Recordimeter (1954)

Recordimeter (1954)

Instantaneous audimeter

Instantaneous audimeter

Instantaneous audimeter • Data collected electronically through modem supplied by Nielsen

Instantaneous audimeter • Data collected electronically through modem supplied by Nielsen

Storage instantaneous audimeter (1973)

Storage instantaneous audimeter (1973)

Storage instantaneous audimeter • Data stored during the day, downloaded to Florida at night

Storage instantaneous audimeter • Data stored during the day, downloaded to Florida at night • Two-day turnaround on ratings

People meter (1987)

People meter (1987)

 • Demographic data collected along with set use, tuning

• Demographic data collected along with set use, tuning

http: //diary. tvratings. com/

http: //diary. tvratings. com/

Local v. national ratings • Local ratings for many DMAs still collected via diary

Local v. national ratings • Local ratings for many DMAs still collected via diary methods – In some larger markets, set meters and surveys combined • Rollout of local people meters began in mid 2000 s – Currently in 25 markets • Recently accredited by Media Ratings Council (MRC) – Likely will eventually displace diaries or else be superseded by PPM or set-top data

Problems with people meters • Undercounting of certain audiences – Children • Mechanical failure

Problems with people meters • Undercounting of certain audiences – Children • Mechanical failure • Expense – Increased sample size required for fractionated audience • Disruption of normal viewing behavior • Annoyance of sample members

Measurement innovation • Passive systems – Inaudible signals – Set-top-box measurement • Multi-screen measurement

Measurement innovation • Passive systems – Inaudible signals – Set-top-box measurement • Multi-screen measurement – Portability for out of home exposure • Individual rather than household orientation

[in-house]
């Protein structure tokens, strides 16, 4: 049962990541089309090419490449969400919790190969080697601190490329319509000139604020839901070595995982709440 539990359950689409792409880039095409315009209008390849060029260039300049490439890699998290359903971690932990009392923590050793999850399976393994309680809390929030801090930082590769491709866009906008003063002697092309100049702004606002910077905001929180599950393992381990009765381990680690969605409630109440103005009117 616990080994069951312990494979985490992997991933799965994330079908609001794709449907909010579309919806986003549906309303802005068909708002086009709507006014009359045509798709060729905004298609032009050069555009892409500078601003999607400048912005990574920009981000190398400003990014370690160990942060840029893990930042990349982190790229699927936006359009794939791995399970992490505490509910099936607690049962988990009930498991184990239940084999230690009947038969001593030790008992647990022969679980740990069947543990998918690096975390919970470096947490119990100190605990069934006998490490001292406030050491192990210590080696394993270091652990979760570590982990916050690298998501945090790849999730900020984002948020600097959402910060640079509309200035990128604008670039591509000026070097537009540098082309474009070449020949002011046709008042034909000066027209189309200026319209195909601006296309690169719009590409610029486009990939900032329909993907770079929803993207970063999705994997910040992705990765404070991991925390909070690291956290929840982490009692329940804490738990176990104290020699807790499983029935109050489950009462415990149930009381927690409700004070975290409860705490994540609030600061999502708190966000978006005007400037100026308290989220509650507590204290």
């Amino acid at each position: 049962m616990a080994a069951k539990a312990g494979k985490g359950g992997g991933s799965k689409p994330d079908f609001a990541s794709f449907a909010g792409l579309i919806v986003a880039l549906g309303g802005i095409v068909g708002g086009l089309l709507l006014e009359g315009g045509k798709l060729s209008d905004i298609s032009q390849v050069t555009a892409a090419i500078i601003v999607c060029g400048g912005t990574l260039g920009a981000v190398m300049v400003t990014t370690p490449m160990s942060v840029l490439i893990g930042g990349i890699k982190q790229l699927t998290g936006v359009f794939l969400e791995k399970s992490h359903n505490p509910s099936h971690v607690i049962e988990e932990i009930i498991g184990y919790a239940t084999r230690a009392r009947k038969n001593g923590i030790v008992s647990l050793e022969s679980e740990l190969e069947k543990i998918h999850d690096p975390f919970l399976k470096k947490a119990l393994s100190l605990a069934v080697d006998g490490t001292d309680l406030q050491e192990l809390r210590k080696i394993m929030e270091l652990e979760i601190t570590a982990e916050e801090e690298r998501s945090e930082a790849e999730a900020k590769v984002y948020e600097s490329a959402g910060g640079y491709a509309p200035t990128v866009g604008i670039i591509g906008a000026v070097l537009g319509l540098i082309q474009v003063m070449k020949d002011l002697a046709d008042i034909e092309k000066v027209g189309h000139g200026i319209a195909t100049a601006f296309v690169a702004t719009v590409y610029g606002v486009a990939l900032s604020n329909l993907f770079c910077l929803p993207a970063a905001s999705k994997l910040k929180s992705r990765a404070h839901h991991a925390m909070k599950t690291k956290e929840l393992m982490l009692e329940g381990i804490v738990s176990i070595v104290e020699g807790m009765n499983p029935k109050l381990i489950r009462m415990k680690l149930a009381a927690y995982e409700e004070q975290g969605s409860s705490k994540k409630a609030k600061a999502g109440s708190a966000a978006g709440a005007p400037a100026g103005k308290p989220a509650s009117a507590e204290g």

Leading innovation--PPM • A small (pager-sized) system that receives and processes inaudible signals carried

Leading innovation--PPM • A small (pager-sized) system that receives and processes inaudible signals carried over electronic media • Whenever the PPM comes within range of a source emitting such a signal it identifies the source and makes a record of the time • Demographic, etc. info about the person whose PPM it is will be included in the database

 • But it may be that simply determining that someone is in the

• But it may be that simply determining that someone is in the proximity of a medium carrying video content is not a good measure of ‘exposure’ to the content, much less exposure to or engagement with the commercial content

Focus on advertising, engagement • Advertisers want estimates of audiences for commercials rather than

Focus on advertising, engagement • Advertisers want estimates of audiences for commercials rather than programming – A large percentage of the audience leaves the room during commercial pods – Zipping and Zapping – DVRs removing commercial content • Engagement with material has an important influence on the effectiveness of commercials – Not just whether people are in the room but whether they are engaged with the content

The video world changes • Cable networks and the fractionalization of audiences • Switch

The video world changes • Cable networks and the fractionalization of audiences • Switch to digital • Time-switching – VCRs – DVRs • Distribution of content via Internet, mobile • Out-of-home viewing • Individualization of viewing